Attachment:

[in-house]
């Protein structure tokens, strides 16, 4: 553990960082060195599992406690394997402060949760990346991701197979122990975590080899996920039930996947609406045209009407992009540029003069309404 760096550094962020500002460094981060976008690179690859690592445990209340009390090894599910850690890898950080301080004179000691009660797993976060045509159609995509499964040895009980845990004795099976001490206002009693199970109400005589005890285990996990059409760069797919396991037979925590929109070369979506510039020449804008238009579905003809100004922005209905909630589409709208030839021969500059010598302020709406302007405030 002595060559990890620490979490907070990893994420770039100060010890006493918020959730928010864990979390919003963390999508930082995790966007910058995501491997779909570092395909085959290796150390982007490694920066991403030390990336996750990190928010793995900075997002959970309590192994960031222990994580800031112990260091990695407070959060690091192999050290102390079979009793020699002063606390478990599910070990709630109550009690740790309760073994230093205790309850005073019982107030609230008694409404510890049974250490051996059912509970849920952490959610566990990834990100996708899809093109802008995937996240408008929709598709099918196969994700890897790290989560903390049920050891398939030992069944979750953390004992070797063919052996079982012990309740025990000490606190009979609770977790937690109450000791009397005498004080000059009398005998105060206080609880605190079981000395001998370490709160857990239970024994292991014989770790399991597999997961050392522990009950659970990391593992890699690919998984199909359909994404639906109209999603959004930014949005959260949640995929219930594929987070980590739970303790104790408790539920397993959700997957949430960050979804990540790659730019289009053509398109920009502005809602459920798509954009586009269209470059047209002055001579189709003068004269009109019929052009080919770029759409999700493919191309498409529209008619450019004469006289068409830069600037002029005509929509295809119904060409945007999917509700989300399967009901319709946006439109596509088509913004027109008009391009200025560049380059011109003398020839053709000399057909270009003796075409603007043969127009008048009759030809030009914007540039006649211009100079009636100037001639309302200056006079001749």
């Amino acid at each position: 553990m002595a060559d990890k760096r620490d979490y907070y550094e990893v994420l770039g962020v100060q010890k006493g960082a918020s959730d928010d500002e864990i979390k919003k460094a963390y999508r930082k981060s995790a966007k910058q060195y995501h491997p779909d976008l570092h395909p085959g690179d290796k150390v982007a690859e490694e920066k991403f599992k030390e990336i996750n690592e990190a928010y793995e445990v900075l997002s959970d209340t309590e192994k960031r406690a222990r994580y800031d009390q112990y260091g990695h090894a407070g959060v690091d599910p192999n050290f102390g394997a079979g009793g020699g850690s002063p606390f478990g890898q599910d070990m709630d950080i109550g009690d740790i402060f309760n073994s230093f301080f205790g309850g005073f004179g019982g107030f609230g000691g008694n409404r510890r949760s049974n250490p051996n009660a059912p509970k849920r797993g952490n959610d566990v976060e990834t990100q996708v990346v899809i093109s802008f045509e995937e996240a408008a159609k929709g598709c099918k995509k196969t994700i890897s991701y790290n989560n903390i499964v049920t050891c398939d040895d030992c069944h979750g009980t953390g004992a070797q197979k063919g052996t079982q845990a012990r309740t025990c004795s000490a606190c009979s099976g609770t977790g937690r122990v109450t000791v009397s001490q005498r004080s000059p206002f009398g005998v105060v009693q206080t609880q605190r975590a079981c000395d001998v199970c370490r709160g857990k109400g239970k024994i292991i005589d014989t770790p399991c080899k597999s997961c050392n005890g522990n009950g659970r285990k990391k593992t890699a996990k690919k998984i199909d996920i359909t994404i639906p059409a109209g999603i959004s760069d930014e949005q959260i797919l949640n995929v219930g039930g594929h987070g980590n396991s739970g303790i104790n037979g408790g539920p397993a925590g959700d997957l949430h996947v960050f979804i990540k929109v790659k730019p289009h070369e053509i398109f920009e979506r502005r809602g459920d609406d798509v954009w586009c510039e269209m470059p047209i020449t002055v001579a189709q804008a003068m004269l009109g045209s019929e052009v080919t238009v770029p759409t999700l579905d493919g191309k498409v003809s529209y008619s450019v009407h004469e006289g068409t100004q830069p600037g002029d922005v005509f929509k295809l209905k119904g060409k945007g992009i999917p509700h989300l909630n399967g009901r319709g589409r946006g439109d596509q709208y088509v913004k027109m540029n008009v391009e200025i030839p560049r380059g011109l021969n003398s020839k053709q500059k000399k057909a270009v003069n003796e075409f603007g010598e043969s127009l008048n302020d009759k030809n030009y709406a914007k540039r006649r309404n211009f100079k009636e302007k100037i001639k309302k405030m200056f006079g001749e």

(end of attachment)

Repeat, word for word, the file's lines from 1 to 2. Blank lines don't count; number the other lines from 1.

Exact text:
[in-house]
């Protein structure tokens, strides 16, 4: 553990960082060195599992406690394997402060949760990346991701197979122990975590080899996920039930996947609406045209009407992009540029003069309404 760096550094962020500002460094981060976008690179690859690592445990209340009390090894599910850690890898950080301080004179000691009660797993976060045509159609995509499964040895009980845990004795099976001490206002009693199970109400005589005890285990996990059409760069797919396991037979925590929109070369979506510039020449804008238009579905003809100004922005209905909630589409709208030839021969500059010598302020709406302007405030 002595060559990890620490979490907070990893994420770039100060010890006493918020959730928010864990979390919003963390999508930082995790966007910058995501491997779909570092395909085959290796150390982007490694920066991403030390990336996750990190928010793995900075997002959970309590192994960031222990994580800031112990260091990695407070959060690091192999050290102390079979009793020699002063606390478990599910070990709630109550009690740790309760073994230093205790309850005073019982107030609230008694409404510890049974250490051996059912509970849920952490959610566990990834990100996708899809093109802008995937996240408008929709598709099918196969994700890897790290989560903390049920050891398939030992069944979750953390004992070797063919052996079982012990309740025990000490606190009979609770977790937690109450000791009397005498004080000059009398005998105060206080609880605190079981000395001998370490709160857990239970024994292991014989770790399991597999997961050392522990009950659970990391593992890699690919998984199909359909994404639906109209999603959004930014949005959260949640995929219930594929987070980590739970303790104790408790539920397993959700997957949430960050979804990540790659730019289009053509398109920009502005809602459920798509954009586009269209470059047209002055001579189709003068004269009109019929052009080919770029759409999700493919191309498409529209008619450019004469006289068409830069600037002029005509929509295809119904060409945007999917509700989300399967009901319709946006439109596509088509913004027109008009391009200025560049380059011109003398020839053709000399057909270009003796075409603007043969127009008048009759030809030009914007540039006649211009100079009636100037001639309302200056006079001749």